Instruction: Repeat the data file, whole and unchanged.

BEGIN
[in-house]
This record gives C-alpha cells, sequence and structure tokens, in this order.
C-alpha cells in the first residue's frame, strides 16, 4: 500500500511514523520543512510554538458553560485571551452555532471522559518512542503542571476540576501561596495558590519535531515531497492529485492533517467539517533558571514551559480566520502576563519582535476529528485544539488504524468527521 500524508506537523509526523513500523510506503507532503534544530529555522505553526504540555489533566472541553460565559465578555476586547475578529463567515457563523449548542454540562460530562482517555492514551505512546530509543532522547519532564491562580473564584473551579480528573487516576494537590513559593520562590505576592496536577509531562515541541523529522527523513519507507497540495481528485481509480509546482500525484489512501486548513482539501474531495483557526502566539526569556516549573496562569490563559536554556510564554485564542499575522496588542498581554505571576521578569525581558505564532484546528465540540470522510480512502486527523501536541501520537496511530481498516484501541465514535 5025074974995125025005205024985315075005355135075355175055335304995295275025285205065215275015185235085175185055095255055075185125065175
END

[in-house]
This record gives C-alpha cells, sequence and structure tokens, in this order.
C-alpha cells in the first residue's frame, strides 16, 4: 500500500511514523520543512510554538458553560485571551452555532471522559518512542503542571476540576501561596495558590519535531515531497492529485492533517467539517533558571514551559480566520502576563519582535476529528485544539488504524468527521 500524508506537523509526523513500523510506503507532503534544530529555522505553526504540555489533566472541553460565559465578555476586547475578529463567515457563523449548542454540562460530562482517555492514551505512546530509543532522547519532564491562580473564584473551579480528573487516576494537590513559593520562590505576592496536577509531562515541541523529522527523513519507507497540495481528485481509480509546482500525484489512501486548513482539501474531495483557526502566539526569556516549573496562569490563559536554556510564554485564542499575522496588542498581554505571576521578569525581558505564532484546528465540540470522510480512502486527523501536541501520537496511530481498516484501541465514535 5025074974995125025005205024985315075005355135075355175055335304995295275025285205065215275015185235085175185055095255055075185125065175